After the passage of the tax cut deal, many economic forecasters raised their projections for 2011. Recent economic indicators, including a reduction in weekly initial unemployment claims, an increase in industrial production, factory orders and consumer sentiment, as well as the best holiday shopping season since 2007 have appeared to confirm those forecasts, at least in a preliminary sense. The New York Times quoted several economists predicting a strong 2011 a couple days ago.

Phillip L. Swagel, who was the Treasury Department’s chief economist during the administration of George W. Bush and teaches at the University of Maryland, said, “The recovery in 2011 will be strong enough for us to see sustained job creation that will finally give Americans a tangible sense of an improving economy.”

A prominent forecaster, Mark Zandi of Moody’s, predicted that the economy would be “off and running” next year. “The policy response, in its totality, has been very aggressive,” he said, “and I think ensures that the recovery will evolve into a self-sustaining expansion early in 2011.” […]

Jan Hatzius, the chief United States economist at Goldman Sachs, said the economy was likely to grow at an annualized rate of around 3 percent this quarter. Goldman projected last week that the growth rate would be 4 percent for most of 2011. Morgan Stanley, which raised its growth forecast for 2011 to 4 percent, is even more optimistic, forecasting a rate of 4.5 percent this quarter.

I certainly want to believe this. I want there to be a robust recovery to reduce the pain and suffering on our less fortunate citizens. But I think these economists are picking and choosing what to highlight. You can just as easily pick and choose in the other direction and wonder where growth will come from.

For example, for all the ballyhoo of the tax cut deal, for the most part it extends current law into 2011 (and in some cases, 2012). The income tax rates stay the same. Estate taxes are a net increase from their elimination in 2010. Unemployment insurance basically remains in place for those who already get it, and is not granted to the 99ers. The same for the refundable tax credits and most of the business tax extenders. Several safety net measures which were in place for at least part of 2010 go away in 2011, such as increases to Head Start, food stamps and child care programs, the TANF emergency contingency job subsidy, COBRA subsidies and that extra $25 a week for unemployment checks.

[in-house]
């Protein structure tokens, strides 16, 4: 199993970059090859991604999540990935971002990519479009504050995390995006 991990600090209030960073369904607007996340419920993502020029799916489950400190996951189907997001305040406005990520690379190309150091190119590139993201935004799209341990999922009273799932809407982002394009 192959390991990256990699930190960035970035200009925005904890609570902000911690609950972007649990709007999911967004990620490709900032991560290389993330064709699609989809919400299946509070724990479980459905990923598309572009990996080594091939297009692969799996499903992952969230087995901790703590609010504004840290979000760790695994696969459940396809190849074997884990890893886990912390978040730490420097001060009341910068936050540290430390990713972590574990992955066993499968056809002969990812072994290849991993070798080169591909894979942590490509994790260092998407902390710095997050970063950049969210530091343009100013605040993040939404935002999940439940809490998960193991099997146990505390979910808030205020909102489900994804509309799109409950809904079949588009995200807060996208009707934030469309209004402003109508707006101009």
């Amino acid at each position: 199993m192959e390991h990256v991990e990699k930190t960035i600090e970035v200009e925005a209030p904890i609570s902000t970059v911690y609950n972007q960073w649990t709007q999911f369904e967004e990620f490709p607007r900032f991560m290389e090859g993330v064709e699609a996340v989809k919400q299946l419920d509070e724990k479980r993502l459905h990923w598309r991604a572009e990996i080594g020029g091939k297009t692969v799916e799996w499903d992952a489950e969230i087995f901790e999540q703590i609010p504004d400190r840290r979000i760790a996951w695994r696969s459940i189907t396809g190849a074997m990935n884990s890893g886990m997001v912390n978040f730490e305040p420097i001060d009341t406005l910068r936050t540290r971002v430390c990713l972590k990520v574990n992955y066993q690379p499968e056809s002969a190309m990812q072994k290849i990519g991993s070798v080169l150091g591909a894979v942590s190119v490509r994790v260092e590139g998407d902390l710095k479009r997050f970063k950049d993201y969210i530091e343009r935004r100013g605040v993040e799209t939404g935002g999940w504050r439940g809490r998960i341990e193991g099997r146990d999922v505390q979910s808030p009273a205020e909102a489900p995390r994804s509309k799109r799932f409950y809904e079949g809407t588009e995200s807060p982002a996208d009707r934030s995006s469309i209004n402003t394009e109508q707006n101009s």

The payroll tax cut provides twice as much stimulus as the Making Work Pay tax credit, but importantly, it’s worse stimulus, as more of it goes to people at the high end of the income scale, who are more likely to save it. The bonus depreciation for new investment does increase over current law, and while it’s hard to give that a number, let’s call it $30 billion. Add that to the $60 billion extra from the payroll tax credit, and you’ve got $90 billion in total real stimulus from current law. Now, the National Conference of State Legislatures are predicting $110 billion in state and local budget gaps in 2011, which will have to get offset by spending cuts or tax increases. That’s actually better than 2010. But what it means is that BEFORE YOU EVEN GET TO THE REST OF THE FISCAL YEAR 2011 BUDGET, you’re at a net negative for government stimulus. And of course, there are several opportunities for Republicans to force near-term spending cuts throughout the year.

If government isn’t going to drive a recovery, where will the improvement come from? Businesses are generating big profits, but so far they have not translated those into the kind of hiring that would bring down the unemployment rate. Housing, which traditionally leads the way to recovery, remains a mess. There’s still a yawning gap between existing home sales and new home sales, and with a large shadow inventory I don’t see much home construction getting done in 2011. The impact of the foreclosure fraud crisis depends on where you live, but either the banks are able to fast-track foreclosures, which is terribly destructive to local economies, or the foreclosure market has basically shut down. Without an actual resolution, the latter just creates mass confusion in the market and hurts the economy as well. Banks are resisting the kind of solution which would break the logjam in housing, stabilize prices and lead the way out. As a result their balance sheets remain shaky, their risk remains high, and lending suffers as a result.

Perhaps people are tired enough of austerity that consumer spending will just zoom the nation to recovery. Perhaps some manufacturing miracle will turn the trade imbalance on its end and lead to job growth in America rather than abroad. Perhaps quantitative easing is getting money off the sidelines without the negative effects of inflation (although that will probably end by the middle of next year).

But I haven’t seen one forecast that shows the unemployment rate under 9% at this time next year. I don’t know how you can be optimistic about the economy over the long term when you concede almost three years of unemployment over 9% (and of course, that’s just the topline number; the real number is much higher). I see no energy or fervor at any level of government to bring that number down. And I see no willingness among the private sector to generate the kind of growth necessary to reduce that number.

Really hoping I’m wrong here.

David Dayen

David Dayen